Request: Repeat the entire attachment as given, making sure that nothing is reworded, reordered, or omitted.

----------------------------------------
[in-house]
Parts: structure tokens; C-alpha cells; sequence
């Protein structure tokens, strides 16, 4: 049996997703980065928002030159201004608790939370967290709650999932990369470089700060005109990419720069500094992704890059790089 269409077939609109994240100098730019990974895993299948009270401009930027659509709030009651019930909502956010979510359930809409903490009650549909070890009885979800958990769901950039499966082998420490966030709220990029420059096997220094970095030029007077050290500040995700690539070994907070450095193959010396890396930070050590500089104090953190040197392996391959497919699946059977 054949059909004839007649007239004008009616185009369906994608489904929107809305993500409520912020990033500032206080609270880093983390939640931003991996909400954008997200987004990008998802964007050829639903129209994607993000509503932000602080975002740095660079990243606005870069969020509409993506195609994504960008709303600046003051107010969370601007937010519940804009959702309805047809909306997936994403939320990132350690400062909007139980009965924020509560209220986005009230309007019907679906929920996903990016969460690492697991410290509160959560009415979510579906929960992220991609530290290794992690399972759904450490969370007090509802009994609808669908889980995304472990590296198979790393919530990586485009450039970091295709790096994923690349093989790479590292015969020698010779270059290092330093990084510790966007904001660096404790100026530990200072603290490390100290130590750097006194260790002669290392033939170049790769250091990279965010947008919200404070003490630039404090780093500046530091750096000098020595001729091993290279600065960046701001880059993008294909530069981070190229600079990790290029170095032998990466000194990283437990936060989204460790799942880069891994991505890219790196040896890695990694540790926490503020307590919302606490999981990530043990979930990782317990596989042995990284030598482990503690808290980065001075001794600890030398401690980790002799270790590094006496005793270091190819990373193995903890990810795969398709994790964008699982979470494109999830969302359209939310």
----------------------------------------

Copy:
[in-house]
Parts: structure tokens; C-alpha cells; sequence
């Protein structure tokens, strides 16, 4: 049996997703980065928002030159201004608790939370967290709650999932990369470089700060005109990419720069500094992704890059790089 269409077939609109994240100098730019990974895993299948009270401009930027659509709030009651019930909502956010979510359930809409903490009650549909070890009885979800958990769901950039499966082998420490966030709220990029420059096997220094970095030029007077050290500040995700690539070994907070450095193959010396890396930070050590500089104090953190040197392996391959497919699946059977 054949059909004839007649007239004008009616185009369906994608489904929107809305993500409520912020990033500032206080609270880093983390939640931003991996909400954008997200987004990008998802964007050829639903129209994607993000509503932000602080975002740095660079990243606005870069969020509409993506195609994504960008709303600046003051107010969370601007937010519940804009959702309805047809909306997936994403939320990132350690400062909007139980009965924020509560209220986005009230309007019907679906929920996903990016969460690492697991410290509160959560009415979510579906929960992220991609530290290794992690399972759904450490969370007090509802009994609808669908889980995304472990590296198979790393919530990586485009450039970091295709790096994923690349093989790479590292015969020698010779270059290092330093990084510790966007904001660096404790100026530990200072603290490390100290130590750097006194260790002669290392033939170049790769250091990279965010947008919200404070003490630039404090780093500046530091750096000098020595001729091993290279600065960046701001880059993008294909530069981070190229600079990790290029170095032998990466000194990283437990936060989204460790799942880069891994991505890219790196040896890695990694540790926490503020307590919302606490999981990530043990979930990782317990596989042995990284030598482990503690808290980065001075001794600890030398401690980790002799270790590094006496005793270091190819990373193995903890990810795969398709994790964008699982979470494109999830969302359209939310």